Cookie use on MRCVSonline
We use cookies to ensure that we give you the best experience on our website. If you continue without changing your settings, we will assume that you are happy to receive all cookies.
If you would like to forward this story on to a friend, simply fill in the form below and click send.

Your friend's email:
Your email:
Your name:
Send Cancel

Vets react after MPs reject Agriculture Bill amendment
MPs voted down the Agriculture Bill amendment by 322 votes to 279.

“This result is a severe blow for animal welfare” - James Russell, BVA president.

The British Veterinary Association (BVA) has expressed its 'bitter disappointment' after MPs rejected an amendment to the Agriculture Bill designed to protect the UK's food and animal welfare standards in any future trade deals.

On Monday (12 October), MPs voted down the amendment, that would have required imports to meet high animal welfare standards, by 322 votes to 279. The amendment had garnered a swathe of public and cross-party support, including from several Conservative MPs.

The BVA, which had previously
urged the Government not to allow animal welfare standards to be compromised in pursuit of future trade deals, described the result as 'a severe blow for animal welfare'.

BVA president James Russell said: “After such a strong show of support in the Lords, it is bitterly disappointing that the majority of MPs have chosen to ignore the groundswell of public and professional feeling and have voted against a clause that would have safeguarded our own renowned standards and offered crucial protections to the reputation and livelihood of the UK’s farming industry.

“We have long argued that the UK cannot commit to raising the bar domestically while allowing in goods that don’t meet the high standards that British consumers rightly want and expect. If the government won’t legislate to protect our standards it is vital that the Trade and Agriculture Commission is given more powers and stature to safeguard them in future trade deals.”

His words were echoed by RSPCA executive Chris Sherwood, who added that the vote was 'the strongest signal yet' that the UK could be forced to accept lower food and animal welfare standards as part of any future trade deals.

"The vote also shows a disregard for the British public, 83 per cent of whom said they did not want lower standard imports coming in from the US when we leave the EU," he said. "It is now up to the Lords to represent the conscience of the public and stand up for our farm standards."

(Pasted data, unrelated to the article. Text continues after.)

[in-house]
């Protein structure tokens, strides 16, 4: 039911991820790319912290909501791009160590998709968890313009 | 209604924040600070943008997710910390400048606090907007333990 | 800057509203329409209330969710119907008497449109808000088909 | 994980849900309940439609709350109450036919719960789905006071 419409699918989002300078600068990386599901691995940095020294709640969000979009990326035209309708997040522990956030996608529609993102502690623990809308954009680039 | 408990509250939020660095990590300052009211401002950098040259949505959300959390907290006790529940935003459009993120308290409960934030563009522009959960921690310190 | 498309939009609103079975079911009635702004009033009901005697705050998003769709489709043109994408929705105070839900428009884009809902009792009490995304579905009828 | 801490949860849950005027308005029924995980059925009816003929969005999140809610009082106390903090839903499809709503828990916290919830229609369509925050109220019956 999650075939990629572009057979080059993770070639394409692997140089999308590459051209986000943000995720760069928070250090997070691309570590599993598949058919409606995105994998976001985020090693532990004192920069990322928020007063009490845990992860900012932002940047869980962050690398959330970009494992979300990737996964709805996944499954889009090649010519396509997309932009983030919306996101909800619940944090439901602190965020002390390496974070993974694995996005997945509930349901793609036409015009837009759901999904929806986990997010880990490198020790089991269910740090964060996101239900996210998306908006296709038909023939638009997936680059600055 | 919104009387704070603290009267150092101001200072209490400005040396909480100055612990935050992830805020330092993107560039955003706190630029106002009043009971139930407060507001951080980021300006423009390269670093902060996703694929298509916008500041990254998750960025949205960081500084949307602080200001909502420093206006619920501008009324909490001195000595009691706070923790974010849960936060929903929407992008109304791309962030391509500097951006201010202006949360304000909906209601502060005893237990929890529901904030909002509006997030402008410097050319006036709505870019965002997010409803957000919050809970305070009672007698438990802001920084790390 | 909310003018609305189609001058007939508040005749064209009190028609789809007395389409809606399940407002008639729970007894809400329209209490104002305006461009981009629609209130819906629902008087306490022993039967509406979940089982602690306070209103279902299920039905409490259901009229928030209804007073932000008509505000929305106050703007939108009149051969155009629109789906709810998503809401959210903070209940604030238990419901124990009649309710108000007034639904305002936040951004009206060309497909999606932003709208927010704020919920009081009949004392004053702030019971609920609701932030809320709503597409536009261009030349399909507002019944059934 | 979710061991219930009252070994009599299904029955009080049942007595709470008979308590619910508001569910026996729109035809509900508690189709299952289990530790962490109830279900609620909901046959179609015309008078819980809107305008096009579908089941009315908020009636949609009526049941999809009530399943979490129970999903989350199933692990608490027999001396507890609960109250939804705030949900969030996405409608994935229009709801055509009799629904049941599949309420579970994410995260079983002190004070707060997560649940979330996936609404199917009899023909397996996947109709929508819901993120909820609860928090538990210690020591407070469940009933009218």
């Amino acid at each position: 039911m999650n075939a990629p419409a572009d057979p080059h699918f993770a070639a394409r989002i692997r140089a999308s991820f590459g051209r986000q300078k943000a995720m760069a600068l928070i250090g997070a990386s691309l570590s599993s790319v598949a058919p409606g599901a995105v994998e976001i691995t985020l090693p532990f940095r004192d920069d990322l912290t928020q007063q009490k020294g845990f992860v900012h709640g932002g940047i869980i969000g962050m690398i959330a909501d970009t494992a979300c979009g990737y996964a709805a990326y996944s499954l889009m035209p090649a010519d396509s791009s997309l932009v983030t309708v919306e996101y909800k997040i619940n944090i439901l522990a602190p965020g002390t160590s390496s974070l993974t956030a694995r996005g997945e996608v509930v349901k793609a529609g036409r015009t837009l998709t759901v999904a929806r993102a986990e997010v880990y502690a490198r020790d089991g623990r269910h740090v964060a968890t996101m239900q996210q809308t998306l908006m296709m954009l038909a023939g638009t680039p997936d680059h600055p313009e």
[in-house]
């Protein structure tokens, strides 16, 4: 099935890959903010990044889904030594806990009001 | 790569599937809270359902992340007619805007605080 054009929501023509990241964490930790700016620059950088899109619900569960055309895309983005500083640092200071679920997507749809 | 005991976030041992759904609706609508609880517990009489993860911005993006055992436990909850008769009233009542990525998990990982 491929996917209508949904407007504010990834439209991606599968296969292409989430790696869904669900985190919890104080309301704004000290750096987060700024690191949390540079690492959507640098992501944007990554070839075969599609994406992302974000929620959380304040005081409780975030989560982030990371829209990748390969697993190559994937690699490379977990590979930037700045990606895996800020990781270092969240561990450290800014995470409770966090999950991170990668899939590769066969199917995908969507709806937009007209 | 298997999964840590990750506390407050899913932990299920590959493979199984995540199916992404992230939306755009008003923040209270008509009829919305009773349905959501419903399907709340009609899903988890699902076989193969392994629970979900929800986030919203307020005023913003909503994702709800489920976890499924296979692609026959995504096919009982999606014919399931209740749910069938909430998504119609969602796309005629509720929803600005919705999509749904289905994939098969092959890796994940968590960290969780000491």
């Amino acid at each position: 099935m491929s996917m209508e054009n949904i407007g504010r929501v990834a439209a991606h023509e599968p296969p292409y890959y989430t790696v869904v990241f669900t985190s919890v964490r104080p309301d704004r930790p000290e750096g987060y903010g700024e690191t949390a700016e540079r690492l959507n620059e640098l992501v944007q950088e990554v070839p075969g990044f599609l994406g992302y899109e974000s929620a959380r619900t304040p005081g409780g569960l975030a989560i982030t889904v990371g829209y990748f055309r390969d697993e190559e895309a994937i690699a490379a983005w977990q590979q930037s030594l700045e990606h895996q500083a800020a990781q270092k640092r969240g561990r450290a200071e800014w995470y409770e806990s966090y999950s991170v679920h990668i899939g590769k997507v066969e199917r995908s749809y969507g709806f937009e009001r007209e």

Become a member or log in to add this story to your CPD history

AWF Student Grant Scheme opens for applications

News Story 1
 The Animal Welfare Foundation (AWF) is inviting applications to its 2021 Student Grant Scheme for innovative projects designed to impact animal welfare. The scheme welcomes proposals from undergraduates studying veterinary and animal welfare degrees, but students from other disciplines are also welcome to apply.

Grants will fund projects on animal welfare topics that are relevant to the veterinary profession and help develop the student's skills as a researcher. This year, the AWF is also accepting projects which are carried out alongside EMS so long as they are supervised. For more information and to apply, visit 

Click here for more...
News Shorts
Bristol Vet School announces new PhD Studentship opportunities

Bristol Veterinary School has announced four new PhD Studentship opportunities with a focus on cattle welfare. The projects include:

Developing a novel approach to improve the welfare of dairy cows; The impact of early life programming on resistance to helminths in ruminant livestock; The impact of change and the ability to deal with it on an individual's affective state and welfare; Harnessing 3D cameras and deep learning for on-the-fly automated body condition and mobility analysis to improve cattle welfare.

For more details and how to apply, visit the University of Bristol's website.